Archive for the ‘Joel McCrea’ Category


Joel Albert McCrea
(November 5, 1905 – October 20, 1990)

Here’s the great Joel McCrea in the excellent Fort Massacre (1958), which is on its way to Blu-ray from Kino Lorber. Let’s remember him on what would’ve been his 110th birthday.

McCrea’s a real icon of the Cinema West, and his pictures from the 50s are well worth revisiting, especially with the new widescreen transfers we’re seeing today.

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Turner Classic Movies is dedicating Monday, August 24 to the great Warren Oates. Beginning with Yellowstone Kelly (1959), they’re running 13 of his films, including Ride The High Country (1962) and The Wild Bunch (1969). The still above is from Welcome To Hard Times (1967). Times shown here are Eastern Standard Time.

For my money, Oates is one of the greatest screen actors to ever get in front of a camera — ever see Two Lane Blacktop (1971) or The Brinks Job (1978)? — and this attention is well deserved.

Warren Oates 8-24 TCM

Thanks to Dick Vincent for the tip.

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Tall Stranger ad

Directed by Tomas Carr
Produced by Walter Mirisch
Screenplay by Christopher Knopf
From a story by Louis L’Amour
Director Of Photography: Wilfred M. Cline, ASC
Music by Hans J. Salter
Film Editor: William Austin, ACE

Cast: Joel McCrea (Ned Bannon), Virginia Mayo (Ellen), Barry Kelley (Hardy Bishop), Michael Ansara (Zarata), Whit Bissell (Judson), James Dobson (Dud), George Neise (Mort Harper), Adam Kennedy (Red), Michael Pate (Charley), Leo Gordon (Stark), Ray Teal (Cap), Philip Phillips (Will), Robert Foulk (Pagones), Jennifer Lea (Mary)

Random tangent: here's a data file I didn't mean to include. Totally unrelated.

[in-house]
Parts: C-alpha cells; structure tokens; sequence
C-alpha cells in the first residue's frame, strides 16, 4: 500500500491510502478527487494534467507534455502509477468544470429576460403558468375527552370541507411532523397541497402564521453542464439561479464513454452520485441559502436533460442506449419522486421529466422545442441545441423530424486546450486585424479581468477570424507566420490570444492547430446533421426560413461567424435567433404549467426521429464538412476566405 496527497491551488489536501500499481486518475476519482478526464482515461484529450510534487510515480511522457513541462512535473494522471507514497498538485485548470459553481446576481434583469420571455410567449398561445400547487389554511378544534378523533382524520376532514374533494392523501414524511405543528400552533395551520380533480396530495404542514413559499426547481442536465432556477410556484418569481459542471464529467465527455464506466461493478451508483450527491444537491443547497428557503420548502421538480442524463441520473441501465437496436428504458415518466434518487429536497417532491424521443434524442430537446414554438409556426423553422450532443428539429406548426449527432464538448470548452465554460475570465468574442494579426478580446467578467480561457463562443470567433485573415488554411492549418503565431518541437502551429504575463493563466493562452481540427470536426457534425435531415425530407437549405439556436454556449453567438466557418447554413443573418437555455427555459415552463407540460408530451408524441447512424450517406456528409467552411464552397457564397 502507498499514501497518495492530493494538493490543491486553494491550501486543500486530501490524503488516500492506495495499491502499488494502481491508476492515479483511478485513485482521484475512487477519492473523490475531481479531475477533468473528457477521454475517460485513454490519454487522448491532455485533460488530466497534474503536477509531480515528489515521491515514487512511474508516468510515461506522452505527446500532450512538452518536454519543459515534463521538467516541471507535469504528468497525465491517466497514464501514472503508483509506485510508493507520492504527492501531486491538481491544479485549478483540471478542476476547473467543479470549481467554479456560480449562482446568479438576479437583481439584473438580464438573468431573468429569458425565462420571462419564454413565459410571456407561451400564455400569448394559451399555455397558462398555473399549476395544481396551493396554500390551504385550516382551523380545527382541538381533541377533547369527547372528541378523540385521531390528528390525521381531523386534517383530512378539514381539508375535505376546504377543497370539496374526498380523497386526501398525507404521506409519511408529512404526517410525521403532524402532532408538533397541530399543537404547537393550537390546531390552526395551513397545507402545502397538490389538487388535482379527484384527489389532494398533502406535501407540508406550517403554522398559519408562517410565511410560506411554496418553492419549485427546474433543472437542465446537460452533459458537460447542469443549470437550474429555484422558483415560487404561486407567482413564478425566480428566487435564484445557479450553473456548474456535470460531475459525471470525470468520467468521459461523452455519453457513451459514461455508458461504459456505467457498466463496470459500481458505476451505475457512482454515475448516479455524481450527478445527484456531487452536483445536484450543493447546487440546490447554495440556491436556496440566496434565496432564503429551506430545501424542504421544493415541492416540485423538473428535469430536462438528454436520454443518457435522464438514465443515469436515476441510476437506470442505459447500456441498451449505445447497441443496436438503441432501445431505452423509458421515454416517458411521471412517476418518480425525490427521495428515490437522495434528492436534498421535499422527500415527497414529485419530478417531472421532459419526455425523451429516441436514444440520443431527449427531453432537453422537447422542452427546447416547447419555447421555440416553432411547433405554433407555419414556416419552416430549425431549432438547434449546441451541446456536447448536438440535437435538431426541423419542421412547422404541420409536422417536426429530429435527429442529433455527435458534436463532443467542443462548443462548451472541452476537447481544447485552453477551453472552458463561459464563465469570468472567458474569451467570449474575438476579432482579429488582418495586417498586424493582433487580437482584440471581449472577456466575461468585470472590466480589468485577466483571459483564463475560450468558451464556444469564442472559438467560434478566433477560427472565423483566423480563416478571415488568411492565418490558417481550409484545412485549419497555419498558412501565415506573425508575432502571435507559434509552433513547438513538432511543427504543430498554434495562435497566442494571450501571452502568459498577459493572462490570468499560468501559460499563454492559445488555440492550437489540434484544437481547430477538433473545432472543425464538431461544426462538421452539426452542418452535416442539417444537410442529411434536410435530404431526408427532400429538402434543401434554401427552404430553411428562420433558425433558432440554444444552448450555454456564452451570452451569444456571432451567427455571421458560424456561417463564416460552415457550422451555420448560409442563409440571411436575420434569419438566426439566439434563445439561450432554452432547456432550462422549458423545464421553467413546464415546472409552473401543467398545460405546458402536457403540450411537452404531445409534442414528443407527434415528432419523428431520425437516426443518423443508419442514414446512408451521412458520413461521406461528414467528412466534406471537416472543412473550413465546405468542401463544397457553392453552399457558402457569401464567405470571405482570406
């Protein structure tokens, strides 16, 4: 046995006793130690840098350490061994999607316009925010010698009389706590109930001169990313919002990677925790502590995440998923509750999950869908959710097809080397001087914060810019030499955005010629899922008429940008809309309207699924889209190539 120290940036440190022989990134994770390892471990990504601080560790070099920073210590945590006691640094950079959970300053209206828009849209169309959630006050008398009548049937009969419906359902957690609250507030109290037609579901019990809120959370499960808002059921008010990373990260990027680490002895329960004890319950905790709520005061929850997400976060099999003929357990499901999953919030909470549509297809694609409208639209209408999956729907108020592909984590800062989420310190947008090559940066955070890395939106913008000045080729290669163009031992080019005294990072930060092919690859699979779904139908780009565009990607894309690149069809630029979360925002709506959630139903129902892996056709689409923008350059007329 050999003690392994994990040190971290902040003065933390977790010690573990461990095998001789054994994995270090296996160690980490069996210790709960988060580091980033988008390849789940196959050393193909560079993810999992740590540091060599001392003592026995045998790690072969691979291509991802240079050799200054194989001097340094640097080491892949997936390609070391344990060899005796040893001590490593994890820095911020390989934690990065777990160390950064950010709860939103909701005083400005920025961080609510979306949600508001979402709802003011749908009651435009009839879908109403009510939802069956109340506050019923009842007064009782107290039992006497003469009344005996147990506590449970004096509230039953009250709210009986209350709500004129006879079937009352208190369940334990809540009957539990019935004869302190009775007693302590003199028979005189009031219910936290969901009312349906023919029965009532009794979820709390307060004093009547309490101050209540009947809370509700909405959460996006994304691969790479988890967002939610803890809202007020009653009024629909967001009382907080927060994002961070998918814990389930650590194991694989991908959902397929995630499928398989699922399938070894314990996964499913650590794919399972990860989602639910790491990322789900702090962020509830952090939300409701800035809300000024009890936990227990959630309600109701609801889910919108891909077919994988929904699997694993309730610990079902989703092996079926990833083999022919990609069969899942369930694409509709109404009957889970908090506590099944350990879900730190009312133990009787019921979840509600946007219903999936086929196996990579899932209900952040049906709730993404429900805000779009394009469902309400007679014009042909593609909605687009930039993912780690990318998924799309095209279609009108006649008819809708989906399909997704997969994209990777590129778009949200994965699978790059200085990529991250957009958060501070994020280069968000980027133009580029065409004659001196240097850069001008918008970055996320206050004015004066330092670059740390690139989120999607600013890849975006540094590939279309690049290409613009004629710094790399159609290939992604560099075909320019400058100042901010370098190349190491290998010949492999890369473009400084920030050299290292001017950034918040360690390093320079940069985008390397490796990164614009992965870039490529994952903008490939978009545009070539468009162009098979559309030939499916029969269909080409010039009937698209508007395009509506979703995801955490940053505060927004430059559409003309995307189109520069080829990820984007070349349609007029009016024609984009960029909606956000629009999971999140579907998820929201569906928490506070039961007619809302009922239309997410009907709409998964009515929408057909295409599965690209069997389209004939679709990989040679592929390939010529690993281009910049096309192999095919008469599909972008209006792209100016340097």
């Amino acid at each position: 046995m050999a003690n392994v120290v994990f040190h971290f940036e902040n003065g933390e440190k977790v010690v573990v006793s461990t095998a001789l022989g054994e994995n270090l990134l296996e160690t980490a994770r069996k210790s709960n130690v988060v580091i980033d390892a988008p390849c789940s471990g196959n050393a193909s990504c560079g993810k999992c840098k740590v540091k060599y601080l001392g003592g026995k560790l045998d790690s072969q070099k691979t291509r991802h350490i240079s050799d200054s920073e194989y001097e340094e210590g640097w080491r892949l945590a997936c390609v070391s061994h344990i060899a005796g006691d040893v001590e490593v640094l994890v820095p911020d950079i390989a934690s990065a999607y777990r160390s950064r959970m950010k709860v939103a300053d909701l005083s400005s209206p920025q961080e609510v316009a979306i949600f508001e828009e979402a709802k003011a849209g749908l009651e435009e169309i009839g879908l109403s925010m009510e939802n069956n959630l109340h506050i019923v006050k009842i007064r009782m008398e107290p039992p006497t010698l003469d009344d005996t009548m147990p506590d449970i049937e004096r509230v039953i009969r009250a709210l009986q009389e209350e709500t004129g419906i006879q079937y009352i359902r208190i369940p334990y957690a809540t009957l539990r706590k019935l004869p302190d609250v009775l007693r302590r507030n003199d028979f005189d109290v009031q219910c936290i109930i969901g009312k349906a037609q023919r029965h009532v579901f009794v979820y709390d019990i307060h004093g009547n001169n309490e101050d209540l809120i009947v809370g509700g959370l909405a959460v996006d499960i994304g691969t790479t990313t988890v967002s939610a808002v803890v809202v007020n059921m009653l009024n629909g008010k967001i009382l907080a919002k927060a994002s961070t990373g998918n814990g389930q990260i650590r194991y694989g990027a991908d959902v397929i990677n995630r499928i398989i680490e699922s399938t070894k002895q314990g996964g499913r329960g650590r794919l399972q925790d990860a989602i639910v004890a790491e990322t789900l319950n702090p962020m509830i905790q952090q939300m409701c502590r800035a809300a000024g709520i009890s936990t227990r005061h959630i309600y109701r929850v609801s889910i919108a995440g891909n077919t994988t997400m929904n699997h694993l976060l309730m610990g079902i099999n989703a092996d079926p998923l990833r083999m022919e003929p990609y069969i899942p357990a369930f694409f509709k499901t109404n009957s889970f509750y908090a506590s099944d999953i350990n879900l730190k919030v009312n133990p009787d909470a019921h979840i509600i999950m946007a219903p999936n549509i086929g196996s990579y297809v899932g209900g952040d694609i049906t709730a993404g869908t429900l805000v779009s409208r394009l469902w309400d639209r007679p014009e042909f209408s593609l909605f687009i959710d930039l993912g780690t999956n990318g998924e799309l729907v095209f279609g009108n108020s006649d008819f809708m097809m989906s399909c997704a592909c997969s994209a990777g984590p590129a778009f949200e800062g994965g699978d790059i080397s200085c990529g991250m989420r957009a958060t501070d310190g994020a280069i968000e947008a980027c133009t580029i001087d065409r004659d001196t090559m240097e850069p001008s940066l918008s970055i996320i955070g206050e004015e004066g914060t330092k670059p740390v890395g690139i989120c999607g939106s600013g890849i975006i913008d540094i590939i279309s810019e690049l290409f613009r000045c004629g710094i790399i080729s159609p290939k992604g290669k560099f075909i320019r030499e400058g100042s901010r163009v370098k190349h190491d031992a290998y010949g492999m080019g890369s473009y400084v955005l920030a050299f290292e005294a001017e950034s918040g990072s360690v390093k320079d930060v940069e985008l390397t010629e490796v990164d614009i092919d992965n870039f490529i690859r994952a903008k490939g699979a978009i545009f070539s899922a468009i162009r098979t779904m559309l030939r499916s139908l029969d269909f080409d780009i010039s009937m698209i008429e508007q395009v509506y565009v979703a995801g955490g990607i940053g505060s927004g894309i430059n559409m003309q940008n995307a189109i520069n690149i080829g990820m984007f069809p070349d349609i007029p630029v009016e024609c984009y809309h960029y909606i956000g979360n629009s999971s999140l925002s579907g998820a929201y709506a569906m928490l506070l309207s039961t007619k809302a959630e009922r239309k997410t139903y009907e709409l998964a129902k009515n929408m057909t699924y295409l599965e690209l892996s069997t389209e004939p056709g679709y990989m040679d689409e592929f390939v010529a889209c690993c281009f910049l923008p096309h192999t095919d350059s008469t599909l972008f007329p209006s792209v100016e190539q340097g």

In many ways, The Tall Stranger (1957) is just another late-50s CinemaScope Western from Allied Artists — a straightforward, low-budget picture boosted by a cast full of familiar faces. But this one’s got more going for it than that. It offers up a re-teaming of Joel McCrea and Virginia Mayo from Raoul Walsh’s terrific Colorado Territory (1949). And while The Tall Stranger won’t knock the Walsh movie off your list of favorites, it has plenty to recommend it.

Tall Stranger LC5

The relationships between brothers, often strained or on opposite sides of the law, was a popular theme with Western screenwriters of the 50s, forming the basis for some of the decade’s finest cowboy pictures — often with some redemption worked in. (I’ll let you come up with your own list of examples.) Working from a short story by Louis L’Amour, The Tall Stranger is part of that sub-genre. Ned Bannon (Joel McCrea) and Hardy Bishop (Barry Kelley) are half-brothers who found themselves enemies in the Civil War. Now that the war has ended, Bishop (Conderate) sees Bannon (Union) as the reason his son was executed as one of Quantrill’s Raiders, and he’s vowed to see him dead. Bannon, on the other hand, has come to reconcile.


Bannon’s traveling toward Bishop’s Valley with a wagon train, and along the way he’s grown fond of a widow (Mayo) and suspicious of the guides. It all comes together into a tangled-up mess — the settlers, McCrea’s brother’s cattle land, the scheming trail guides, etc. — and McCrea gets to sort it all out — and, of course, shoot people — as it makes its way to a satisfying conclusion.

Mayo Tall Stragner

Virginia Mayo: “I love Joel, but I didn’t want to be in the film. I thought the script was terrible.”

The script is a bit run-of-the-mill, and little is done to elevate it. Thomas Carr’s direction is missing the visual flair he and DP William Witley brought to Gunsmoke In Tucson (1958). The action scenes are passable, but there’s little momentum or tension in the scenes that tie them together. So what you’re left with, largely, is the appeal and chemistry of its two leads — which is still more than enough to make The Tall Stranger worth your time.

McCrea Tall Stranger